Sacramento- The Drug Policy Alliance released a report today entitled "Heroes and Zeroes, holding California officeholders accountable for specific positive and negative changes in the fields of drug policy and criminal justice reform.
"California stands head and shoulders above the federal government in terms of drug policy reform," said the author of the report Nikos Leverenz, associate director of the Drug Policy Alliance's California Capital Office. "But there's still a long road ahead at every level before drug abuse and addiction are primarily considered matters of public health and not criminal justice."
Specifically, the report evaluates stances on issues in several fields. These include defending Proposition 215 medical marijuana rights and general drug sentencing reform, policies that advocate Proposition 36 treatment over incarceration, preservation of family cohesion and individual rights in wake of a drug charge and policies that promote more realistic models of drug policy beyond mere abstention. .
The report is based on several criteria. Among them, the consistent voting record in the previous legislative year either for or against legislation that positively or negatively acts as an agent of change of current drug policy in California.
Other factors were also considered, including significant single acts of positive or negative change. For example, a lawmaker who shows an act of courage for a piece of legislation will be considered a "hero" despite their overall voting record. Conversely, a legislator who significantly works on legislation that damages positive change received a "zero" designation despite a generally solid voting record for drug policy reform.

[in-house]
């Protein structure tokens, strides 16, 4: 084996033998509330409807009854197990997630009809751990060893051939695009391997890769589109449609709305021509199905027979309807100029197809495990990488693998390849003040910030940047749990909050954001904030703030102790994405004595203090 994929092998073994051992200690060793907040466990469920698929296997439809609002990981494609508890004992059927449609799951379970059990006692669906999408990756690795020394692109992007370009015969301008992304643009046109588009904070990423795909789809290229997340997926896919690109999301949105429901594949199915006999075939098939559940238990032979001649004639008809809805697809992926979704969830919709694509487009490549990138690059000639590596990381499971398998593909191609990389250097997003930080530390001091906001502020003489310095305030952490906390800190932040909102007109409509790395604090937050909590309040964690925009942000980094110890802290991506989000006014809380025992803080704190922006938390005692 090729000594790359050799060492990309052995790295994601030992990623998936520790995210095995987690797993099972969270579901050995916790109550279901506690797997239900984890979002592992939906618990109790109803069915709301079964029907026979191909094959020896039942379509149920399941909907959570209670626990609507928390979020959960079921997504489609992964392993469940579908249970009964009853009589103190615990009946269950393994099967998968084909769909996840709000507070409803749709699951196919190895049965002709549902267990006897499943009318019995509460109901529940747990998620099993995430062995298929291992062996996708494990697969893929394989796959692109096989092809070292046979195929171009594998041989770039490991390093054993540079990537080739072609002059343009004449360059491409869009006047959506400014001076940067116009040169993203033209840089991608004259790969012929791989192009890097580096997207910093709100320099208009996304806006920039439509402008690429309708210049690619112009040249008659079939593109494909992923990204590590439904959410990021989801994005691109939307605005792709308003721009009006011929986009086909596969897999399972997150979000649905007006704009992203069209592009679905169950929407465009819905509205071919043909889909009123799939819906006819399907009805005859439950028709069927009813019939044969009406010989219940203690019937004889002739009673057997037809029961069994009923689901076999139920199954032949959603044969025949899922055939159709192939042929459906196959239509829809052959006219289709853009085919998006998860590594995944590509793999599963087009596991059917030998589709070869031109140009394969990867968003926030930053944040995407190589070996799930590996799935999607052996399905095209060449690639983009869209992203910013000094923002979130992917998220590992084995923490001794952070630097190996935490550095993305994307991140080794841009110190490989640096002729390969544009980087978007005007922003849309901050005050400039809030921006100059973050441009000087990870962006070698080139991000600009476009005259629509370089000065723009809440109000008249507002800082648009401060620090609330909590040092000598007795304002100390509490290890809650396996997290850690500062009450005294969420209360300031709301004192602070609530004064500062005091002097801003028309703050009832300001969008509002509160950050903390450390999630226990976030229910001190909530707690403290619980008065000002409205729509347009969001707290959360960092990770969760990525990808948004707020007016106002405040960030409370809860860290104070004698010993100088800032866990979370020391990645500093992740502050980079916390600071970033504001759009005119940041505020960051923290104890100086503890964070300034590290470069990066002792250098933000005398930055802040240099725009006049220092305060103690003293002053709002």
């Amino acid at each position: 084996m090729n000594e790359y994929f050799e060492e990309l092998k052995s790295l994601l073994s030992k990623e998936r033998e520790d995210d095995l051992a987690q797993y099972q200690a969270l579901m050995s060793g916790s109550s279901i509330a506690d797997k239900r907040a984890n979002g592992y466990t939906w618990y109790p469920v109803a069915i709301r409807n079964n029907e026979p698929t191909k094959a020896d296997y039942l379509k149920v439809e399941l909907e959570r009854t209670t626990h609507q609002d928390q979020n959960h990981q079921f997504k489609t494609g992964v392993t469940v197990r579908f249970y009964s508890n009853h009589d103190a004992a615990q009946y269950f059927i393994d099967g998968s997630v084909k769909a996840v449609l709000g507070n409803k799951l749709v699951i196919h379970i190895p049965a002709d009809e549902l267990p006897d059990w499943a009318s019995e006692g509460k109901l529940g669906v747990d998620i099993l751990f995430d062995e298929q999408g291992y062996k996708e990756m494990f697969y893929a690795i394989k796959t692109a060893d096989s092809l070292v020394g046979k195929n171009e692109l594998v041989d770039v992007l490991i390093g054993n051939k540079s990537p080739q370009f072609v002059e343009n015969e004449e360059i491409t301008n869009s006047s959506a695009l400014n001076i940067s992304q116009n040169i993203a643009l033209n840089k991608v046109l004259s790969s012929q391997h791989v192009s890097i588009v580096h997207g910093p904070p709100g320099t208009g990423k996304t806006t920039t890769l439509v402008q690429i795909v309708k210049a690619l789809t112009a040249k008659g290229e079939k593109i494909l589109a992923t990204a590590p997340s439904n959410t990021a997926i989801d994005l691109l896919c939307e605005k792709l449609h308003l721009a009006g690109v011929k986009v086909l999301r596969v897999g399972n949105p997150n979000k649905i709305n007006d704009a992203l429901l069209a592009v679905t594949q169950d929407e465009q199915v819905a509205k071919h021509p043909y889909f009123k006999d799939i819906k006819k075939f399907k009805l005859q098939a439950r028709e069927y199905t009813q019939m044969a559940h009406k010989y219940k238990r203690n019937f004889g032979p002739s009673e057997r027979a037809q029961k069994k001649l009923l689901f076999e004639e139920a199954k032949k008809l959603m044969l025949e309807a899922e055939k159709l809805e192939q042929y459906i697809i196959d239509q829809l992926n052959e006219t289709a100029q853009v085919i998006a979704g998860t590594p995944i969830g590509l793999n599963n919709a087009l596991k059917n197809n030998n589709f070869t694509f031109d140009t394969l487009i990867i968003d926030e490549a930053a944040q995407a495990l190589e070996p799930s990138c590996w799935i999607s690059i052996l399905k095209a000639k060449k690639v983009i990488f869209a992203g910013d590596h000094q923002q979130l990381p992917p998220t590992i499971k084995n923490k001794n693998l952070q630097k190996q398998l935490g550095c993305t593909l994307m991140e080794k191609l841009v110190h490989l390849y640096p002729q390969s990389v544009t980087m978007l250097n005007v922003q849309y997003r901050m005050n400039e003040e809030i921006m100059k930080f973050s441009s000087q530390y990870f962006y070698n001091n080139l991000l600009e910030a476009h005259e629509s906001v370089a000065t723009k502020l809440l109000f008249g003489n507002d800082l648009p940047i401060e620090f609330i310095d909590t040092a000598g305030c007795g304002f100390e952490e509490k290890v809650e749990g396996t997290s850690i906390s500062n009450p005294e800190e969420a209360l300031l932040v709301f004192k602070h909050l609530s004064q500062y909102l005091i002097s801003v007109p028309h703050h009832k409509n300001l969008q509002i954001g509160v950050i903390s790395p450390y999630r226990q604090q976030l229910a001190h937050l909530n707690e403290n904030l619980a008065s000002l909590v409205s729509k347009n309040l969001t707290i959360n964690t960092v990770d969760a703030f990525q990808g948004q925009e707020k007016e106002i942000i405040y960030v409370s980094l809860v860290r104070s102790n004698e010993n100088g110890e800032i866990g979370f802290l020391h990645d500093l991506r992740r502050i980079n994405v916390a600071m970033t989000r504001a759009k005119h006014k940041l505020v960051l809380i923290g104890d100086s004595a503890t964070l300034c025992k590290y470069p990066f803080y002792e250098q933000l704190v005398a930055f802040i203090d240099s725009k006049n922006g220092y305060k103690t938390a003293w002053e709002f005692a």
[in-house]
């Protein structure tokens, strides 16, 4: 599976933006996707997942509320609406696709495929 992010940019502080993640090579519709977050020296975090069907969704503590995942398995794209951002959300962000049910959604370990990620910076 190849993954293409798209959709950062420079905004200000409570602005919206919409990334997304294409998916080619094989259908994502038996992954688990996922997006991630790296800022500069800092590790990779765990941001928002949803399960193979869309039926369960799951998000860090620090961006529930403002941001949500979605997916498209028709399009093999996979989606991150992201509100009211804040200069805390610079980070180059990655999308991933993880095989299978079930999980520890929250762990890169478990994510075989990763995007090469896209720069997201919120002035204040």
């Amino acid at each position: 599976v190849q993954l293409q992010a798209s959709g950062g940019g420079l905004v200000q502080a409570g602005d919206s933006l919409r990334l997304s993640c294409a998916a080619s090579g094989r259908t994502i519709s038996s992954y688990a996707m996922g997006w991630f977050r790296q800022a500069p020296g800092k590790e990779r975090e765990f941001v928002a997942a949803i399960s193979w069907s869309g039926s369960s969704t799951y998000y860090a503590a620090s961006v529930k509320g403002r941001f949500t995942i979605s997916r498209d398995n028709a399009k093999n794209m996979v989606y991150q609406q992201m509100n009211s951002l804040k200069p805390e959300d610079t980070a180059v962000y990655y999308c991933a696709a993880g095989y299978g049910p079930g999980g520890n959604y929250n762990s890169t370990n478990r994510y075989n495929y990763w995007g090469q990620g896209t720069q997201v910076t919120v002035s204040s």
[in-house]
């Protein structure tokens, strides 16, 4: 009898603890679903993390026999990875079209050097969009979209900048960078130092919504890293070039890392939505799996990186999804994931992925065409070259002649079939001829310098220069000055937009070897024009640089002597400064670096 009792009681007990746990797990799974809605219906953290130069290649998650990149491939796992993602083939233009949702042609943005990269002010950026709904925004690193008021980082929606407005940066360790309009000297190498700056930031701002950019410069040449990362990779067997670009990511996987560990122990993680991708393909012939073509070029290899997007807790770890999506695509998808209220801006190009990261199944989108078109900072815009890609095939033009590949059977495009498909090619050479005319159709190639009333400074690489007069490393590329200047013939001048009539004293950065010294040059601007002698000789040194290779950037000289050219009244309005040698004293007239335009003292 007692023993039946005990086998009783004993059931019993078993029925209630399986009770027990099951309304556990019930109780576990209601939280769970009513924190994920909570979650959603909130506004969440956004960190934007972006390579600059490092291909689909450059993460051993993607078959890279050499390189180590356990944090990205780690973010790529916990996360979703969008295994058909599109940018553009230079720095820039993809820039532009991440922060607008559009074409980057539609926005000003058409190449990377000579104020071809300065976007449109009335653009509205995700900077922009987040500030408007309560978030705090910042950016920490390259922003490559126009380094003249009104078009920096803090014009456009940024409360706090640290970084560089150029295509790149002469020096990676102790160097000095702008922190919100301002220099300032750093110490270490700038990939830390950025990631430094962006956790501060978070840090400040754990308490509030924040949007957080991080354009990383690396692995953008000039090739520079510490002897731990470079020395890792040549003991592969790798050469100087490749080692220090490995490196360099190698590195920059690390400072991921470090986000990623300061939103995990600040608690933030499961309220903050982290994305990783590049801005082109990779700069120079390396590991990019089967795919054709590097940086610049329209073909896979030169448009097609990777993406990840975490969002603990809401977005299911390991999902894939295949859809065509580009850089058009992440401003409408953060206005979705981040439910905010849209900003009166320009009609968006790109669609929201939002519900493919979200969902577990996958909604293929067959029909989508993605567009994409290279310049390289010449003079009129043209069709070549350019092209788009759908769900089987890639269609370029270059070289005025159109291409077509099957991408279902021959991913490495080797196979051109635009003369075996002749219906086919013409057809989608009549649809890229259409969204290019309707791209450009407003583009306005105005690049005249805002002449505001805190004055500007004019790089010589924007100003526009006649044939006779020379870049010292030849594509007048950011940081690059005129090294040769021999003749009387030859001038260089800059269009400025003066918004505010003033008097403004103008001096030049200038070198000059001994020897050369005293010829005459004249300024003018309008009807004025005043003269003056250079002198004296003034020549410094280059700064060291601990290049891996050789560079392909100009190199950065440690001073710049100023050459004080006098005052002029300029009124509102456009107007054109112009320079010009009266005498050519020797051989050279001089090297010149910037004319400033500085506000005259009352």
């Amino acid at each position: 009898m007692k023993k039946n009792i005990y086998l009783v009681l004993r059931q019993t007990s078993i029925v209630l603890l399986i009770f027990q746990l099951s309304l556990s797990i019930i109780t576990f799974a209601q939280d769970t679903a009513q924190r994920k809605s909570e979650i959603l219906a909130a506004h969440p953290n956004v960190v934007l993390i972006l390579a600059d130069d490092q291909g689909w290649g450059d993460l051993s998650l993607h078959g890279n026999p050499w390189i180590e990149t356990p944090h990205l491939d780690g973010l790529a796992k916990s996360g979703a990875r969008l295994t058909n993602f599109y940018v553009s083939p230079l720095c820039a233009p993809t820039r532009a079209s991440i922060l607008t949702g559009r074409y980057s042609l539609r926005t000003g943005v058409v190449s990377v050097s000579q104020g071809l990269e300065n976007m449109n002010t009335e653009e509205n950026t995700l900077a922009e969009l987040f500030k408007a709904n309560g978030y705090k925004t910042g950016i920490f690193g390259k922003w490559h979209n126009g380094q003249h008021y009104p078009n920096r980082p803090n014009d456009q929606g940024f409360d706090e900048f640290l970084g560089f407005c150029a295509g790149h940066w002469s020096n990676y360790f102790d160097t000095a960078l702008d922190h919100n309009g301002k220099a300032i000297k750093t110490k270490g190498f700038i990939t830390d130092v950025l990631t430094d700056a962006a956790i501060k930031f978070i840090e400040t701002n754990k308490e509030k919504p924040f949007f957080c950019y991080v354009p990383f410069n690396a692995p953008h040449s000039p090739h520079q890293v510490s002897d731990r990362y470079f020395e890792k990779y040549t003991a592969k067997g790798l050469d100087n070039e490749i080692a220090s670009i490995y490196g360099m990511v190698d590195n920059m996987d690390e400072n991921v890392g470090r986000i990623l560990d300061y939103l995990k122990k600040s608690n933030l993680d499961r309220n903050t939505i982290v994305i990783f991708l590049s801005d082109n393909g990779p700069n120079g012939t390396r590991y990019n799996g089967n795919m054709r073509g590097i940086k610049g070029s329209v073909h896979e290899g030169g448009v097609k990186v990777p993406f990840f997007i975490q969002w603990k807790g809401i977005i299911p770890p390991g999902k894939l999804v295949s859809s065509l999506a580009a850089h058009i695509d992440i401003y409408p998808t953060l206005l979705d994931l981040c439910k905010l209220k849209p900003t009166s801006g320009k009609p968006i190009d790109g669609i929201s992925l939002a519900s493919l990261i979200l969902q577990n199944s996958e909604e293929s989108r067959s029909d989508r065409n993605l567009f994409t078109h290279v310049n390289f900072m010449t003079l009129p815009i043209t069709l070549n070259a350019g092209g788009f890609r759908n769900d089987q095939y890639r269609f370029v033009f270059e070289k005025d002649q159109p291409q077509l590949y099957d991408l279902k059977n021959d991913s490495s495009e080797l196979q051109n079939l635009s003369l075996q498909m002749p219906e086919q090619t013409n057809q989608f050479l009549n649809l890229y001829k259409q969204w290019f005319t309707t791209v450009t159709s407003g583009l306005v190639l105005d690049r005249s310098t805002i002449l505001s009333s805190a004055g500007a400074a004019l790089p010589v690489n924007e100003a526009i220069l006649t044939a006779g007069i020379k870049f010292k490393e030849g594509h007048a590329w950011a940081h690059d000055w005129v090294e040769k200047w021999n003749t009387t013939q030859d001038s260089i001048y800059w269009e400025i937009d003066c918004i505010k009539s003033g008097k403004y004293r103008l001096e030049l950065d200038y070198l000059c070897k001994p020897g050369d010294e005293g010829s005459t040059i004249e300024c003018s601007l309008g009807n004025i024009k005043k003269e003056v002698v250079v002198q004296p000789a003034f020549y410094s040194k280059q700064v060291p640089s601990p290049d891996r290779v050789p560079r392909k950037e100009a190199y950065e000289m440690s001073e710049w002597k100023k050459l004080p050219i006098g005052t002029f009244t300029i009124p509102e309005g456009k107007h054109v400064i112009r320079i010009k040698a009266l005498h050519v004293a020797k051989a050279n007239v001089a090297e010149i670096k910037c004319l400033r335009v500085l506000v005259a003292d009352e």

Based on this criteria, Gov. Arnold Schwarzengger's enigmatic record on drug reform policy is examined and the report gives the governor neither the "hero" or the "zero" designation. While the report lauds the governor for policies and positions that are light years beyond his immediate predecessors, it also calls into question his vetoes of important drug policy and criminal justice legislation.
The list of legislative heroes include consistent drug reform advocates such as Assembly Members Mark Leno (D-San Francisco), Jackie Goldberg (D-Los Angeles) and Patty Berg (D-Eureka). Other legislators cited in the report who have shown courage and wisdom include Assemblymembers Mervyn Dymally (D-Los Angeles) and Keith Richman (R-Northridge).
State senators making the heroes list include Martha Escutia (D-Whittier) and Gloria Romero (D-Los Angeles).
Unfortunately, not all legislators displayed courage and wise policy decisions during the past legislative session. Some even went so far as to advocate damaging, turn-back-the-clock legislation that made them eligible to join this motley crew.
These legislators include state Assemblymembers Greg Aghazarian (R- Stockton) and Dave Cogdill (R-Modesto).
Legislators Senator George Runner and Assemblymember Sharon Runner (R-Lancaster) are not just united in marriage, but also in bad policy as the report calls the husband/ wife legislative team "the 'penalty pair extraordinaire' of Sacramento."
Though state Senator Denise Ducheney (D-San Diego) has a very solid voting record for reform, her introduction of a bill that was written by prosecutors to reduce the number of people eligible for drug treatment and add two to thirty day penalties for minor violations of probation for missed appointments . The Drug Policy Alliance estimates that the prosectors bills would cost taxpayers $30 million in new incarcerations costs.
Assemblymember Jay LaSuer (R-La Mesa) is given a dubious special distinction in the report for "berating of the wife of a terminally-ill inmate who testified in favor of a compassionate release bill (AB 1946)."
Please note: the original report has been amended to include additional distinguished legislators on the "heroes" list. More information is available at http://www.drugpolicy.org/news/111205heroesamend.cfm
. For the original report, see http://www.drugpolicy.org/docUploads/CAHeroesZeroes1105.pdf